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Moncada learning on the fly

Batting woes continue; Friday’s game postponed

White Sox second baseman Yoan Moncada went 0-4 on Thursday against the Twins, dropping his average to .184.
White Sox second baseman Yoan Moncada went 0-4 on Thursday against the Twins, dropping his average to .184.

White Sox manager Rick Renteria took a few extra minutes after Thursday’s 4-0 loss to the Twins to meet with second baseman Yoan

Most of the Sox players had a difficult night at the plate against Twins right-hander Jose Berrios. But Moncada went 0-for-4 with three strikeouts, and his batting average dropped to .184 through the Sox’s first 12 games. He also misplayed a ground ball that allowed Eduardo Escobar to reach base in the eighth.

Renteria’s purpose for the chat was twofold. He wanted to reinforce to Moncada that he should worry about himself and not outside expectations. And he wanted to remind Moncada he needs to maintain his focus and his willingness to learn throughout an entire game and an entire season.

“He’s by no means a finished product, and I want him to understand he’s not a finished product,” Renteria said. “But I want him to understand there are certain things you have to do. You have to maintain focus, and if you’re not hitting, you’ve got to catch the ball. And if you’re not catching the ball, you better hit. But you can’t fail at both, because then there’s a problem. So a lot of it has to do with learning, focusing and continuing to

It was the second time in two games Renteria has had to address Moncada

In Wednesday’s victory over the Rays, the Sox called for a suicide squeeze with Omar Narvaez on third base. But Moncada laid off the bunt, and Narvaez was caught in a rundown.

“He just told me in those situations, I have to execute,” Moncada said Thursday through a team interpreter. “It doesn’t matter if it’s a good or bad pitch, I have to bunt the ball. I understood that, and I know that it was my mistake.

“It’s always good when you have a manager like Ricky who is able to communicate in your own language and can explain to you the things that you need to do and why things happen. After we talked, I felt better. I’m not saying that I felt good, because I knew that it was my responsibility, but after we talked, I was able to digest a little bit better the situation just because of the way he talked to me.”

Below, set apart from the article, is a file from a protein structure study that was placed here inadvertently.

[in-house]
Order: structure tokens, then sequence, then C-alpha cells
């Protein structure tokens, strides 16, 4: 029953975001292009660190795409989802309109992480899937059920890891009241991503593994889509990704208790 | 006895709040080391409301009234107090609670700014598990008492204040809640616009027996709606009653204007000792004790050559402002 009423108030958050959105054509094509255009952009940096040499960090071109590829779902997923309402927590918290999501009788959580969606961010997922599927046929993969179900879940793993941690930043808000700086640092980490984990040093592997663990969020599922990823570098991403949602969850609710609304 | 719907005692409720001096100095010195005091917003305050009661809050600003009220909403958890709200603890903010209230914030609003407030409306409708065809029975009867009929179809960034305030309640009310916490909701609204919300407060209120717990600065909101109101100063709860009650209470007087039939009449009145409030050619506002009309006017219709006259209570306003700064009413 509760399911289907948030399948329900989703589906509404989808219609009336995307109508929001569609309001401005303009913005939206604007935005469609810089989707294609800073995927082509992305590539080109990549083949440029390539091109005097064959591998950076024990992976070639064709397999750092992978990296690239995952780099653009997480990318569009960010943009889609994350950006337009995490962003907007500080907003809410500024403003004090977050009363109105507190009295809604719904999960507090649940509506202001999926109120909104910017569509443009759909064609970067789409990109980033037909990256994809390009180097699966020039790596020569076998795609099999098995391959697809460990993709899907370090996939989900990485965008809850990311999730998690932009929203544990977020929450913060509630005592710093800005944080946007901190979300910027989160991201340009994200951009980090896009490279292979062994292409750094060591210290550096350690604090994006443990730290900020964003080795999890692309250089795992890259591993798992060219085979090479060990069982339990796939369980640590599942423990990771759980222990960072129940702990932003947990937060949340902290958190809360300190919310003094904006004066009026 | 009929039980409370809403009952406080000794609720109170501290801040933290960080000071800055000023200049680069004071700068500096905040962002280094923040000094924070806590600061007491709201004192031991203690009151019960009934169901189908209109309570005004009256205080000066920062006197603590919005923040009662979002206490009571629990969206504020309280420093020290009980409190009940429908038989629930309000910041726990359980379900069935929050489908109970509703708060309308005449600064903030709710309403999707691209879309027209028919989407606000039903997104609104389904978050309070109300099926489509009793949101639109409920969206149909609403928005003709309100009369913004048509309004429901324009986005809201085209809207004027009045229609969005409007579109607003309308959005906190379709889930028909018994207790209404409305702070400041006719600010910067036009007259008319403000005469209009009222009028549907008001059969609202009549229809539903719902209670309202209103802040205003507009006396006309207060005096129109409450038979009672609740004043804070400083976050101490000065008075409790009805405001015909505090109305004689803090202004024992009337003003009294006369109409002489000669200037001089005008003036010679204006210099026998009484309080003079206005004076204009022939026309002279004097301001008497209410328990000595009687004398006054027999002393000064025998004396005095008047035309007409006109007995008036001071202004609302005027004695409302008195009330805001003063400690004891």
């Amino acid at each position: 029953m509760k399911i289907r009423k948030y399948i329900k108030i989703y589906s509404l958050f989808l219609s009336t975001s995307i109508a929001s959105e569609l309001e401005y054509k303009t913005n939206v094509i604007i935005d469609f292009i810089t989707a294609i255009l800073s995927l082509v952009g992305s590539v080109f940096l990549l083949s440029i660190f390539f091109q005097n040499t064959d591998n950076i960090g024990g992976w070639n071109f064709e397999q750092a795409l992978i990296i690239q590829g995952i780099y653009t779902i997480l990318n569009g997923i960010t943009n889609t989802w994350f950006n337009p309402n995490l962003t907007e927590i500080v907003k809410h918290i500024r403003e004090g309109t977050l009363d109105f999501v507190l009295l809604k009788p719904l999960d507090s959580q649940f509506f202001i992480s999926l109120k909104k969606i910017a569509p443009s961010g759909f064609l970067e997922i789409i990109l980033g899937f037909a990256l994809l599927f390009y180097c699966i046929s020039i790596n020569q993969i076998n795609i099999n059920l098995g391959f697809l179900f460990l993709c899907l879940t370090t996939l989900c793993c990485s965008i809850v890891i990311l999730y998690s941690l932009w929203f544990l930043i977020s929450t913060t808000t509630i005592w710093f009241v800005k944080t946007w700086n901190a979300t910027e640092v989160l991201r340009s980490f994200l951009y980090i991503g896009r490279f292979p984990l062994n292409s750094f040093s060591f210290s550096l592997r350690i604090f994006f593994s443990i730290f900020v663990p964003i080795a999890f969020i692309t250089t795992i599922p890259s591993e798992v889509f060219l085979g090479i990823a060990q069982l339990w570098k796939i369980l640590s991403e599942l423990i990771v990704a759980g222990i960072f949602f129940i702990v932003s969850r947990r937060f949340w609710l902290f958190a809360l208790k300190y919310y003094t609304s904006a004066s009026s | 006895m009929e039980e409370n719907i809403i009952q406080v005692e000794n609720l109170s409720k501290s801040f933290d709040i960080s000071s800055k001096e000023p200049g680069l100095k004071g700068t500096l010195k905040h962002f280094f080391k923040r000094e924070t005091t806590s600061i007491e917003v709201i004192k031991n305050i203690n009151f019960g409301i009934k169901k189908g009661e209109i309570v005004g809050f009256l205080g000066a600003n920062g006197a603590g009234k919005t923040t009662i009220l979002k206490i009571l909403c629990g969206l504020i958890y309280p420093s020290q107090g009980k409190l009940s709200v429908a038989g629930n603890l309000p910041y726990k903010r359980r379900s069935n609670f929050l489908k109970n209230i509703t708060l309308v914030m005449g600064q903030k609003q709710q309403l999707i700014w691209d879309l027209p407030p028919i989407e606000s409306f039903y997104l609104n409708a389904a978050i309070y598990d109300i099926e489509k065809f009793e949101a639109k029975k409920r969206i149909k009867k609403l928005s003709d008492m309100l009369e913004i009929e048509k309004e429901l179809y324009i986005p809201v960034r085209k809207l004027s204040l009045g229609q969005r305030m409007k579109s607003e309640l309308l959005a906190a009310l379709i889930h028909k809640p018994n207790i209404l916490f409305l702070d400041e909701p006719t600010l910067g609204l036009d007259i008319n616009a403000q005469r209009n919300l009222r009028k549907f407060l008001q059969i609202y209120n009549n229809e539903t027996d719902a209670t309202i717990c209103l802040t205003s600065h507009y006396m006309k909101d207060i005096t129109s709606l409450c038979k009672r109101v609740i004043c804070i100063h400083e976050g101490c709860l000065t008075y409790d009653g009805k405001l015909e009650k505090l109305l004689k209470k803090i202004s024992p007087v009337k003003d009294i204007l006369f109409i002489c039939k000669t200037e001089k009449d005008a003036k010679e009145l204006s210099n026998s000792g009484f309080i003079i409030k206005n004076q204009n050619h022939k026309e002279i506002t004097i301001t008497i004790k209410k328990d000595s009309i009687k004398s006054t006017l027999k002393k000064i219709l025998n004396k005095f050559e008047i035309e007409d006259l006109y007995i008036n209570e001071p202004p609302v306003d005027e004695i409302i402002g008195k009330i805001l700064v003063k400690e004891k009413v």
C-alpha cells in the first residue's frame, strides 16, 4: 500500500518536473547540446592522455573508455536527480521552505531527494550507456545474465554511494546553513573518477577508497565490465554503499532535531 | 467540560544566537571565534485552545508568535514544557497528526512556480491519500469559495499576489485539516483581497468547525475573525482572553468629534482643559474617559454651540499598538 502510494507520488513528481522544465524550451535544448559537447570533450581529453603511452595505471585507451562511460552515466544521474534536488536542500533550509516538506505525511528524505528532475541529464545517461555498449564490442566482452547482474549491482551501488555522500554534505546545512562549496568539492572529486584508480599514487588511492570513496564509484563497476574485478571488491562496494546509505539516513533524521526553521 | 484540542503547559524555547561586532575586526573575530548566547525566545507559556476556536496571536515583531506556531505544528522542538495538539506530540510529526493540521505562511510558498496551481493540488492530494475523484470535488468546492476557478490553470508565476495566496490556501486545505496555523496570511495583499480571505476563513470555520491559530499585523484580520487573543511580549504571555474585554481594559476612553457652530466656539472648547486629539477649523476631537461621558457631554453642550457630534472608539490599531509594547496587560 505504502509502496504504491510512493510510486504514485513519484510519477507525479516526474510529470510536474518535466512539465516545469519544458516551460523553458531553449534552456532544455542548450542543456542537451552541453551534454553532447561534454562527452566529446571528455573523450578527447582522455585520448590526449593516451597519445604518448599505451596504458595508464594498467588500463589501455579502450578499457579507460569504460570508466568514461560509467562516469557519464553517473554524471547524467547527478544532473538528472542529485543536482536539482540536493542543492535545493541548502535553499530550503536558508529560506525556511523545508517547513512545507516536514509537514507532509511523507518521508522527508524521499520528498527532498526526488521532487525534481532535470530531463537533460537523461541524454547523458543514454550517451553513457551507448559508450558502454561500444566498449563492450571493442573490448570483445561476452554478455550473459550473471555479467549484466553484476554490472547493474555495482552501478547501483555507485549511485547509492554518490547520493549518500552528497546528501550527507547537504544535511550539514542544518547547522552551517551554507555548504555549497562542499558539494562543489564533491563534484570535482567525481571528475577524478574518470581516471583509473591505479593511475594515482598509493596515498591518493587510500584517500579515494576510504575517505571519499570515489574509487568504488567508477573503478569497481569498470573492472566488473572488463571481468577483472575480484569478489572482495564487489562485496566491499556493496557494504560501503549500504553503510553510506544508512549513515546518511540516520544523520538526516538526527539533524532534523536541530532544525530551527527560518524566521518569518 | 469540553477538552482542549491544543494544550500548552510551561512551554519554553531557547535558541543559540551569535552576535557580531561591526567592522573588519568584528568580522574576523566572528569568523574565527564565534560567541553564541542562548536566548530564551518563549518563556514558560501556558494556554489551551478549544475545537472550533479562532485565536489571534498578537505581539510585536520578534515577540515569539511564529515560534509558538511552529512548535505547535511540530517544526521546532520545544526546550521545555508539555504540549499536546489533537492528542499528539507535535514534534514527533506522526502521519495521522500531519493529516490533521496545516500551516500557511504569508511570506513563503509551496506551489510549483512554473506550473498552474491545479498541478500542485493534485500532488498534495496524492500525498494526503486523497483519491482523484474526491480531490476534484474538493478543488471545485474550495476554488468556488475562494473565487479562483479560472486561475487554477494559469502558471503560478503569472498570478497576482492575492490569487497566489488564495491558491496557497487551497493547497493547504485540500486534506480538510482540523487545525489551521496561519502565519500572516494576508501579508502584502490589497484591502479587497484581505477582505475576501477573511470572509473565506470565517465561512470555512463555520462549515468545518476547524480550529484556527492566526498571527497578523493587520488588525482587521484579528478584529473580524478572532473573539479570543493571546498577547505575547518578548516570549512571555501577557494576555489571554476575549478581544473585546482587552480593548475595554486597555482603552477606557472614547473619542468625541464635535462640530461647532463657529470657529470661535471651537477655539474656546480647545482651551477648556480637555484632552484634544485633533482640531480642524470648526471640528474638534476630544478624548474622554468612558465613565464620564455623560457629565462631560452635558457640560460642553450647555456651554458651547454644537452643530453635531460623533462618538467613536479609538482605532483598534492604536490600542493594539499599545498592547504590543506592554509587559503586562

The outside expectations Renteria spoke of Thursday are real for Moncada.

He joined the Sox organization last season from the Chris Sale trade as baseball’s top prospect. After he finally was called up to the majors in July, he took a while to heat up before a solid September.

Moncada’s taking a while this season too.

He is 9-for-49 with three doubles, a homer, three RBIs, eight walks and a team-leading 24 strikeouts.

His swing is not in sync, he said, and it doesn’t help that he is playing for the first time in his life in cold, snowy weather. Renteria has also noticed an issue with head movement.

“He’s got to just stay within his approach, get pitches he can handle, try not to do too much,” Renteria said. “Honestly, I think he’s pulling his head a little bit, so he’s not really seeing the ball into the zone as well as I would like him to see the ball into the zone. But on top of that, just continue to eliminate noise.”

Moncada said he hopes guidance from the coaching staff and fellow Cuban Jose Abreu will help him to overcome his recent struggles.

“I’m not frustrated,” Moncada said. “I know that probably the results are not there, the good results, but I still have plenty of confidence in me. I believe in myself, because I know what I’m capable of doing. Right now it’s just a matter of a rough time, but I still feel very confident in myself.”

Emergency contact: White Sox infielder Tyler Saladino finished catching Carson Fulmer’s side session Thursday afternoon at Target Field and sat down at his locker to do an interview in his catching gear.

He was enjoying the novelty of it too much to change.

“I might just leave it on all day,” Saladino said with a smile. “Feels great.”

Sox catcher Welington Castillo tweaked his right knee Tuesday. While an MRI revealed no structural damage, Castillo felt soreness after the Sox’s flight to Minneapolis, and manager Rick Renteria held him out of the lineup against the Twins.

Third-year catcher Omar Narvaez will start until Castillo returns – Renteria hopes it will only be a couple of days – but Saladino is the team’s emergency backup in the meantime.

Saladino, who has played every position but pitcher and catcher in the majors, always liked catching when he did it before high school. He has caught bullpens and practiced receiving off a pitching machine in past spring trainings, and he said he practiced putting down signs Thursday.

Renteria said bullpen catcher Mark Salas gave Saladino good reviews for his work during Fulmer’s session.

“We don’t want anything to happen that [they] would need me to be in the ballgame,” Saladino said. “I’m just trying to be [as] prepared as I can. It is kind of silly when you see me walking around in the gear, but I take it seriously.”

Saladino warmed up starter James Shields between innings during Wednesday’s victory over the Rays, and also caught a few warmup pitches from hard-throwing reliever Nate Jones.

“He was bringing it,” Saladino said of Jones. “It was a little different. They are two different pitchers.

“Wely said, ‘Make sure to open the eyes a little bit more before you catch Nate.’ It was fun.”

Sox-Twins postponed: Friday night’s game at Target Field was postponed early in the day due to a forecast of rain, snow and cold.

The final two games of the four-game series Saturday and Sunday are also in question due to a storm that was set to hit Minneapolis on Friday night. Some forecasts predict up to a foot of snow to fall by Saturday night.

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